“I’ve found my music gets brighter and brighter over time,” she says. “I think my earlier stuff, I was interested in talking in a certain colour palette. I think because I’m more aware of all sides of everything every day, all colours are present, so I want to have them all in my music, all the time.”
The wall-of-sound production style is something we’ve not quite heard from Basia before, but fans of her earlier records will not be lost here. Good Advice is first and foremost a showcase for stand-out singing, both from Bulat and her supporting cast. Here, her vocals are both cocooned and buoyed by backup singers enlisted in Louisville: Lacey Guthrie, Katie Toupin, MaryLiz Bender, Sarah Teeple and Cher Von.
“It was very important to preserve the feminine vocals on the album,” explains Bulat. “I’ve always had that as an anchor, the female harmonies, and I didn’t want to lose it.”
In addition to providing their talents, the local singers became fast friends, bonding during dinner breaks over music and their own life stories. It was just the latest in a line of women whose support made Good Advice a reality.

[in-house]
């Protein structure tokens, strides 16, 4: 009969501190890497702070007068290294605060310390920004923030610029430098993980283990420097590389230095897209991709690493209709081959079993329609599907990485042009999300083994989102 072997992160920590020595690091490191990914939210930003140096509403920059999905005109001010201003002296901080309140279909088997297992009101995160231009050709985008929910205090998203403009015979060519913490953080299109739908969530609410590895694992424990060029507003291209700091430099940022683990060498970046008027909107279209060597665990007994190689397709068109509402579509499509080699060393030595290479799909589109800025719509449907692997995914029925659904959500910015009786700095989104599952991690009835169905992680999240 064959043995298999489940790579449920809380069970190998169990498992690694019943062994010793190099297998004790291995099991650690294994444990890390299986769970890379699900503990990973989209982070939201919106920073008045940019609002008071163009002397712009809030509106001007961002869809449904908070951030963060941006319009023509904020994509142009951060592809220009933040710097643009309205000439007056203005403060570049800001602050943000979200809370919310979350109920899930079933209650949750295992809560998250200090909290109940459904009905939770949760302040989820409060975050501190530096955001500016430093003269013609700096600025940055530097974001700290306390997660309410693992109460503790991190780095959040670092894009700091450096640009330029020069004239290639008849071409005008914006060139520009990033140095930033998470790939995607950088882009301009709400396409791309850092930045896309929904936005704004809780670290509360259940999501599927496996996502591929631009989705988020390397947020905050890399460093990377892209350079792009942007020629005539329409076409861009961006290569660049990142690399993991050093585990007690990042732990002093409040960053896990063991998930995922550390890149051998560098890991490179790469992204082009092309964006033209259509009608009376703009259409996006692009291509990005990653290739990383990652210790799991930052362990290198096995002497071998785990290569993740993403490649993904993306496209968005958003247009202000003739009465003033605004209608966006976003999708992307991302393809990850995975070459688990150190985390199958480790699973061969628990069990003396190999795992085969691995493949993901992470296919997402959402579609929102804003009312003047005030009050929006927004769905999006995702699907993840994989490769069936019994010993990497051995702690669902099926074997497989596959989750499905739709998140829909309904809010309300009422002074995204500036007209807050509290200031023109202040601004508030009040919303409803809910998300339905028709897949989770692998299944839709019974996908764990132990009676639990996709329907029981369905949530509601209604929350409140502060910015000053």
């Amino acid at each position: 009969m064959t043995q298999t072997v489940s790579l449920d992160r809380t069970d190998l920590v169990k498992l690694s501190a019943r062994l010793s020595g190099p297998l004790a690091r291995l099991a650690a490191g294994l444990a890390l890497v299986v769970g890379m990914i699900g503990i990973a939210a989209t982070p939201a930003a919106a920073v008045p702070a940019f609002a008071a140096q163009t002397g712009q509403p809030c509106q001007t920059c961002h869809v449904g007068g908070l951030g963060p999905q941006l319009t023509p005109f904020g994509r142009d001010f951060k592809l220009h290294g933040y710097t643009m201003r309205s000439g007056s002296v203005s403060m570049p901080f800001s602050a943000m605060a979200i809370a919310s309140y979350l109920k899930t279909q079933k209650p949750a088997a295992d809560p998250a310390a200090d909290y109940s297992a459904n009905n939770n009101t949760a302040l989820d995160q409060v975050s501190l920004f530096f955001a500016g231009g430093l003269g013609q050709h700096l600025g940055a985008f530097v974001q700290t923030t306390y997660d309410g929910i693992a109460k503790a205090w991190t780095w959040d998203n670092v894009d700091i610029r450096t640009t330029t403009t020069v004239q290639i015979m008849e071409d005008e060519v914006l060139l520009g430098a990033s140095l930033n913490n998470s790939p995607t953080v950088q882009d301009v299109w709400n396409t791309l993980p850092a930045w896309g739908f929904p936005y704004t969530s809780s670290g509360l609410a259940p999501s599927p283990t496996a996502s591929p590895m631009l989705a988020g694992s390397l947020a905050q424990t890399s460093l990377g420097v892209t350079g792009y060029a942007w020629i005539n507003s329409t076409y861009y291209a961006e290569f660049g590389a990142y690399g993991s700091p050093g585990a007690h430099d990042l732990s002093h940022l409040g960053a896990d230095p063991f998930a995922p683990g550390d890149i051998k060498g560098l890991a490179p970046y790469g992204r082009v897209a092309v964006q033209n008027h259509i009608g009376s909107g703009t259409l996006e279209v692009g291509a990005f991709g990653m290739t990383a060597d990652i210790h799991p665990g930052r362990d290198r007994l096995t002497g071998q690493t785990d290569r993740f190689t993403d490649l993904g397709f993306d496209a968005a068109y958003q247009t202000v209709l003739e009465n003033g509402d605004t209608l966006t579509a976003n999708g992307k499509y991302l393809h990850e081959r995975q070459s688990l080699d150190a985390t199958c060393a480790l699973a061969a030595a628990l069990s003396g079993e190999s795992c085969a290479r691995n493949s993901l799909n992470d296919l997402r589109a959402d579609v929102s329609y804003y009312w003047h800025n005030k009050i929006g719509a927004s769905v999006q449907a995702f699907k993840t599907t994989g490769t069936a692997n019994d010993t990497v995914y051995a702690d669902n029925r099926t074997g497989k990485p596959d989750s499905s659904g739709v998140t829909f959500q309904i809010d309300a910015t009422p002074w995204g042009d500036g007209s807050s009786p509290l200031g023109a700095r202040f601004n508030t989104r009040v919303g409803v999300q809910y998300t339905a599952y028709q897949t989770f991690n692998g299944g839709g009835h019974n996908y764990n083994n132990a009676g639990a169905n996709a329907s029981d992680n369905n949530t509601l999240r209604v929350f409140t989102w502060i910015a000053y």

“I relied on a lot of women during the breakup,” Bulat offers. “It’s part of what the title Good Advice is about. I’m not fond of making grand statements, but I think the realm of the feminine — things like writing letters, and gossip, can be just as powerful, and have as much depth as, say, an epic poem, or historical narratives that can be associated more with masculinity. Gossip is a pejorative word, but the culture of advice, it should be celebrated.”
More than a year after completing the recording and mixing, Basia Bulat is prepared to share her latest work with the public. She’s keeping busy teaching herself ProTools and rehearsing for a big benefit concert for Tibet House at Carnegie Hall alongside Philip Glass. Otherwise, she’s not thinking too much about how the public will relate to her current sound.
“When I made my first record, I didn’t even imagine I’d release it,” she says, “never mind make a life out of music. There are so many things you can’t control, so I’ve never thought about the outcome. The goal is the music. You just do the work.”
And the stories? And her heart? Did putting pen to paper and hands on strings help get over the breakup? Is Good Advice its own good advice?
“Do you know that book, The Prophet?,” she asks. “[Kahlil Gibran] says your joy is your sorrow unmasked. I believe that both sides are always with you. I was trying to write to myself, to get through to that other side. I needed to go until I found a way to express that, the full spectrum, that I believed myself. It’s hard to do in a three-minute composition. I hope I got it all in there!”